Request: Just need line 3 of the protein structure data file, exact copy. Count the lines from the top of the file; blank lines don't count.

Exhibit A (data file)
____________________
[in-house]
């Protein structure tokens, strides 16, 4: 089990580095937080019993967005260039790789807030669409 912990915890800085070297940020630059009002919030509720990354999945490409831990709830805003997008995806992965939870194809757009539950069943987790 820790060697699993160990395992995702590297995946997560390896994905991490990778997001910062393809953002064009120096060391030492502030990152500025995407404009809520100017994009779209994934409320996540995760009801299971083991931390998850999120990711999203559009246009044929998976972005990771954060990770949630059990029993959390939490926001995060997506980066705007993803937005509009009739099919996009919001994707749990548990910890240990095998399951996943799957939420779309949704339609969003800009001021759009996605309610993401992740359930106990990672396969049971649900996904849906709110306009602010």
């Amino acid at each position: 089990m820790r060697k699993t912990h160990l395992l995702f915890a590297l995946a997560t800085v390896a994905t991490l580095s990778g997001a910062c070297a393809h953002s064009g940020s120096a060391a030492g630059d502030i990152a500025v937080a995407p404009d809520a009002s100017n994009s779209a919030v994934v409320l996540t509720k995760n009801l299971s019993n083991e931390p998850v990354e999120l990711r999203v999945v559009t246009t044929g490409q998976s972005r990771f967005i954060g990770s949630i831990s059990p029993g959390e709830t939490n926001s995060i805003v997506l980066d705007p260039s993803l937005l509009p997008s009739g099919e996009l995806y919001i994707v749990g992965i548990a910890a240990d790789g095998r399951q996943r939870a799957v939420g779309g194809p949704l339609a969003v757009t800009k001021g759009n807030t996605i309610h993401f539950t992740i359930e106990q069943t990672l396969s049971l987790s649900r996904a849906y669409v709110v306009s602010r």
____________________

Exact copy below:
């Amino acid at each position: 089990m820790r060697k699993t912990h160990l395992l995702f915890a590297l995946a997560t800085v390896a994905t991490l580095s990778g997001a910062c070297a393809h953002s064009g940020s120096a060391a030492g630059d502030i990152a500025v937080a995407p404009d809520a009002s100017n994009s779209a919030v994934v409320l996540t509720k995760n009801l299971s019993n083991e931390p998850v990354e999120l990711r999203v999945v559009t246009t044929g490409q998976s972005r990771f967005i954060g990770s949630i831990s059990p029993g959390e709830t939490n926001s995060i805003v997506l980066d705007p260039s993803l937005l509009p997008s009739g099919e996009l995806y919001i994707v749990g992965i548990a910890a240990d790789g095998r399951q996943r939870a799957v939420g779309g194809p949704l339609a969003v757009t800009k001021g759009n807030t996605i309610h993401f539950t992740i359930e106990q069943t990672l396969s049971l987790s649900r996904a849906y669409v709110v306009s602010r």